In this article about miniature artificial languages on motherboard.com experiments are described where children learn carafully designed miniature artificial languages. It is also said that children give up on learning "unlearnable" languages. A mentioned miniature artificial language is named "Sillyspeak" or "Sillysprochen".

What features of languages make them unlearnable? Is the full documentation of Sillyspeak available?

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    Possibly not about conlangs, but better in Linguistics SE, as the answer sought for is about language acquisition, which falls into the domain of linguistics more than conlangs.
    – Duncan
    Commented Mar 19, 2018 at 19:03
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    Indeed I can ask it over there, too. But I wanted to introduce the concept of miniature artificial languages here, and this site also lacks question activity.
    – Sir Cornflakes
    Commented Mar 19, 2018 at 21:09
  • Fair enough. Such invented languages are often referred to as "experimental languages", and Sillyspeak seems to be just such a thing!
    – elemtilas
    Commented Apr 7, 2018 at 1:46

4 Answers 4


If you search for the researchers mentioned in the article, you can find some of their research papers. In those, they describe their methodology. In one paper that I looked at briefly, for example, they mention that they varied the consistency by making the placement of determiners random. (This is actually also mentioned in the Motherboard article).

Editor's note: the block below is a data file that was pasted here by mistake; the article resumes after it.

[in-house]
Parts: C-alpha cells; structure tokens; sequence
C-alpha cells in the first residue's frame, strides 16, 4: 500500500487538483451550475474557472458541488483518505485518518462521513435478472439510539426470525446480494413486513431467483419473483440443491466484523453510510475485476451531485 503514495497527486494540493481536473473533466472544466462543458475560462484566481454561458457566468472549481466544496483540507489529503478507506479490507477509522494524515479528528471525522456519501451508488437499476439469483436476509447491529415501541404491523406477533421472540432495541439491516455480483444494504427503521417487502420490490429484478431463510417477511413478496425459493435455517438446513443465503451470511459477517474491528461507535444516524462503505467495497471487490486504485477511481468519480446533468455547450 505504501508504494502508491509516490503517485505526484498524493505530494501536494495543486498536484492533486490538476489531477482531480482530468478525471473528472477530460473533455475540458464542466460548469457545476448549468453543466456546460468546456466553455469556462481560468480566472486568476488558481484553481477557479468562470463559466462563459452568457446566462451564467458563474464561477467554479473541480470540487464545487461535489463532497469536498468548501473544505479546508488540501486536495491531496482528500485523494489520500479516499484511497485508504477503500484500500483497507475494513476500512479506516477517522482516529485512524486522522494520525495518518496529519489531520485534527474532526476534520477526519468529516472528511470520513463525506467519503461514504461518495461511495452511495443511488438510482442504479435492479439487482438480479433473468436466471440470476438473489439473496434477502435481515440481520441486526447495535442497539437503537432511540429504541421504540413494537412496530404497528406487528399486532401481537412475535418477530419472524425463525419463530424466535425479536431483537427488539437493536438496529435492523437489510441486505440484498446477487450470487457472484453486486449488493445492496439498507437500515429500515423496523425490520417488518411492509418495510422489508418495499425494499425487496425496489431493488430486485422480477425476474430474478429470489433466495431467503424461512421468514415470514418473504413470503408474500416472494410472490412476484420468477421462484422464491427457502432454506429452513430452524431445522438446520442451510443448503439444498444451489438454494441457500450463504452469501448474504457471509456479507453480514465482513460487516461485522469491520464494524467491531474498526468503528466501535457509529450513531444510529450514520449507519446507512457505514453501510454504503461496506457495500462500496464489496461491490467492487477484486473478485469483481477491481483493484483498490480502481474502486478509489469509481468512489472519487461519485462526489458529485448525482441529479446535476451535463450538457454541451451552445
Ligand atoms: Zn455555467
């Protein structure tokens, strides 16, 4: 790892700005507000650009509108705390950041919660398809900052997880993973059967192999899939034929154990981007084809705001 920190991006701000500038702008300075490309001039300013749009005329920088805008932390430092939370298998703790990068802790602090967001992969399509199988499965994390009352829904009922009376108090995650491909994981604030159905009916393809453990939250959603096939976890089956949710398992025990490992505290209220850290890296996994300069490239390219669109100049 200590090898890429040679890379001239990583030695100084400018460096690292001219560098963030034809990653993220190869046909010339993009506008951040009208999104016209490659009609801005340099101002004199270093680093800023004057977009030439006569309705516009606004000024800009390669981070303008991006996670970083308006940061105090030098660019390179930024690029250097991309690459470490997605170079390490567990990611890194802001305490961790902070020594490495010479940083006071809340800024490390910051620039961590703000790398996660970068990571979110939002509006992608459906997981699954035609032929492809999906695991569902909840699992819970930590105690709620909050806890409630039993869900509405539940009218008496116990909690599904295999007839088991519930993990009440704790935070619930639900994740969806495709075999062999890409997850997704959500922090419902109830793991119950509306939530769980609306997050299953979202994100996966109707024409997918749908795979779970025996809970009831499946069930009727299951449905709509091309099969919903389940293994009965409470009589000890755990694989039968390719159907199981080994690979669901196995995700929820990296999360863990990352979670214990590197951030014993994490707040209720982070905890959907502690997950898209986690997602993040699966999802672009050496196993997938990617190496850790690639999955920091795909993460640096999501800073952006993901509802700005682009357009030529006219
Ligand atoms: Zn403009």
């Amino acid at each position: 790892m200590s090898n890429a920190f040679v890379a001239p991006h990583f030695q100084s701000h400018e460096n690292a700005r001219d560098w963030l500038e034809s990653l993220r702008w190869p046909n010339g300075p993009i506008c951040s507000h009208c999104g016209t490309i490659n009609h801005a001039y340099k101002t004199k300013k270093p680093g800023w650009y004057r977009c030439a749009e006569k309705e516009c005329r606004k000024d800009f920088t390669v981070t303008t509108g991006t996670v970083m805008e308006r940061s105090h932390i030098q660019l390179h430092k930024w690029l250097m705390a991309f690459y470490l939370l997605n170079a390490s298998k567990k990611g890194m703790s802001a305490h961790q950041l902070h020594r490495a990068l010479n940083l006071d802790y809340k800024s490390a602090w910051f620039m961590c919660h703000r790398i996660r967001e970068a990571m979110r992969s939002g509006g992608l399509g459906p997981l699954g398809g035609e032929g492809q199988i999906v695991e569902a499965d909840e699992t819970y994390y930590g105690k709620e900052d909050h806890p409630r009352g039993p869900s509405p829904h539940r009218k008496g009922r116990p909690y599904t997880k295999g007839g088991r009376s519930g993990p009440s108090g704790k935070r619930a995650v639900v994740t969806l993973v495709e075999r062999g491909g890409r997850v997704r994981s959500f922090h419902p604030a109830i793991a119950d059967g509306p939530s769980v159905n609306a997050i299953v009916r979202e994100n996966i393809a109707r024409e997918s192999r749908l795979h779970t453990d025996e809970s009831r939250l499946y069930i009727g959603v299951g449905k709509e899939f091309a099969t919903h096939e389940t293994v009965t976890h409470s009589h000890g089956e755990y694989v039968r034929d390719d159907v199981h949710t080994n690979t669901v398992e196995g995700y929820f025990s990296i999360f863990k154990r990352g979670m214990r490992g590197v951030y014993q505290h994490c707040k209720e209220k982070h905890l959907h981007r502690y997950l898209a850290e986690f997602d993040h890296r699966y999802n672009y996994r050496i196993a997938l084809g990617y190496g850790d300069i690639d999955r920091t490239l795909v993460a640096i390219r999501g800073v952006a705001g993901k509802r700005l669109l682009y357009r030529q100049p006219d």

Their research seems to be focused on finding out how children can learn languages, and what universal features of languages there are, so they up the difficulty of their experimental mini-languages by using rare elements, such as OSV word order (most (Western) languages use SVO). Discovery that some mini-languages are unlearnable is thus a side-effect of pushing the limits as to what are possible human languages. From a cursory glance at several papers I'd think that you can make a language 'unlearnable' if you add some random variation and choose a lot of rare grammatical features.

PS: in the Motherboard article they actually give a reason why no documentation of Sillyspeak is available: they want to avoid it 'escaping' into the wild, as its purpose is to be a completely unknown language to the subjects of the experiments.


Original Fith is a stack-based conlang (LIFO, reverse polish notation) and considered to be unspeakable in real-time since in order to speak good Fith you need to be able to remember more parts and recurse deeper than what is practically possible for a human. It also has a full set stack operators like "swap the order of the two last stack items" and *rotate the top three stack items".


I've seen a paper that children have a lot of trouble learning nonconservative determiners.

For instance, "every" is a conservative determiner because every dog is brown is equivalent to every dog is a brown dog – objects that are brown but not a dog don't count toward the truth of the sentence. In contrast, if we define equi dogs are brown as "the number of dogs is equal to the number of brown objects", then equi would be nonconservative because the sentence above is different from equi dogs are brown dogs.